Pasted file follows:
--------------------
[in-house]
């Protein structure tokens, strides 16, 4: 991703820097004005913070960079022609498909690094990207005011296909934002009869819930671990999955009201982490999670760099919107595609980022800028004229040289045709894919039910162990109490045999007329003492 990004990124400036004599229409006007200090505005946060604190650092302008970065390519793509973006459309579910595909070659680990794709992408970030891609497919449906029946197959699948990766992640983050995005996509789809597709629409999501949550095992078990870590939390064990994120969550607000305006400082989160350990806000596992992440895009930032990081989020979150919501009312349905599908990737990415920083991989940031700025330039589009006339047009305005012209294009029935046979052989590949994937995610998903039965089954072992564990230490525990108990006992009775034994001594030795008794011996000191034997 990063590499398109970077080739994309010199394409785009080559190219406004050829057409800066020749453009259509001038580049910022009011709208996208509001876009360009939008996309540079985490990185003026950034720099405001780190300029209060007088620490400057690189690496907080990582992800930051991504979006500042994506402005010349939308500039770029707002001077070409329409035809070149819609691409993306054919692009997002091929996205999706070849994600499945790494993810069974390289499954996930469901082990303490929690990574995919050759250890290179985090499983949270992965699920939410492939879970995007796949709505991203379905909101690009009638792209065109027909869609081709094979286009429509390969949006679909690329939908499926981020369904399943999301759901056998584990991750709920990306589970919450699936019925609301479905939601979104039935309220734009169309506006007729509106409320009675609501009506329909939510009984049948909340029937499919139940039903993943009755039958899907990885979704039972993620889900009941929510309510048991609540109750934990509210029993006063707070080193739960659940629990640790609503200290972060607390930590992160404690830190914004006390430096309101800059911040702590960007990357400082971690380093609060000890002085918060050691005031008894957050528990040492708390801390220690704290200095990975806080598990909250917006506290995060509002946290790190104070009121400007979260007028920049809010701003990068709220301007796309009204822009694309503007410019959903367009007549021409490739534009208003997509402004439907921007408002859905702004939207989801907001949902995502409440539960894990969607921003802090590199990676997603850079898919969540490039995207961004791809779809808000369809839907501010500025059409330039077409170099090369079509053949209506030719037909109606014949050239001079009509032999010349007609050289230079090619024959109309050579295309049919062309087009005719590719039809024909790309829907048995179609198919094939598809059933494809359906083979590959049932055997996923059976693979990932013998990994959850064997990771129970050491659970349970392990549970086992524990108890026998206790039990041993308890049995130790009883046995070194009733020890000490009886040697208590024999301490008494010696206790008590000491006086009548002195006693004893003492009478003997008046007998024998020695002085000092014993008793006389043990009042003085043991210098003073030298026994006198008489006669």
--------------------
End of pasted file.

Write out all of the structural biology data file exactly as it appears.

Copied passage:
[in-house]
């Protein structure tokens, strides 16, 4: 991703820097004005913070960079022609498909690094990207005011296909934002009869819930671990999955009201982490999670760099919107595609980022800028004229040289045709894919039910162990109490045999007329003492 990004990124400036004599229409006007200090505005946060604190650092302008970065390519793509973006459309579910595909070659680990794709992408970030891609497919449906029946197959699948990766992640983050995005996509789809597709629409999501949550095992078990870590939390064990994120969550607000305006400082989160350990806000596992992440895009930032990081989020979150919501009312349905599908990737990415920083991989940031700025330039589009006339047009305005012209294009029935046979052989590949994937995610998903039965089954072992564990230490525990108990006992009775034994001594030795008794011996000191034997 990063590499398109970077080739994309010199394409785009080559190219406004050829057409800066020749453009259509001038580049910022009011709208996208509001876009360009939008996309540079985490990185003026950034720099405001780190300029209060007088620490400057690189690496907080990582992800930051991504979006500042994506402005010349939308500039770029707002001077070409329409035809070149819609691409993306054919692009997002091929996205999706070849994600499945790494993810069974390289499954996930469901082990303490929690990574995919050759250890290179985090499983949270992965699920939410492939879970995007796949709505991203379905909101690009009638792209065109027909869609081709094979286009429509390969949006679909690329939908499926981020369904399943999301759901056998584990991750709920990306589970919450699936019925609301479905939601979104039935309220734009169309506006007729509106409320009675609501009506329909939510009984049948909340029937499919139940039903993943009755039958899907990885979704039972993620889900009941929510309510048991609540109750934990509210029993006063707070080193739960659940629990640790609503200290972060607390930590992160404690830190914004006390430096309101800059911040702590960007990357400082971690380093609060000890002085918060050691005031008894957050528990040492708390801390220690704290200095990975806080598990909250917006506290995060509002946290790190104070009121400007979260007028920049809010701003990068709220301007796309009204822009694309503007410019959903367009007549021409490739534009208003997509402004439907921007408002859905702004939207989801907001949902995502409440539960894990969607921003802090590199990676997603850079898919969540490039995207961004791809779809808000369809839907501010500025059409330039077409170099090369079509053949209506030719037909109606014949050239001079009509032999010349007609050289230079090619024959109309050579295309049919062309087009005719590719039809024909790309829907048995179609198919094939598809059933494809359906083979590959049932055997996923059976693979990932013998990994959850064997990771129970050491659970349970392990549970086992524990108890026998206790039990041993308890049995130790009883046995070194009733020890000490009886040697208590024999301490008494010696206790008590000491006086009548002195006693004893003492009478003997008046007998024998020695002085000092014993008793006389043990009042003085043991210098003073030298026994006198008489006669």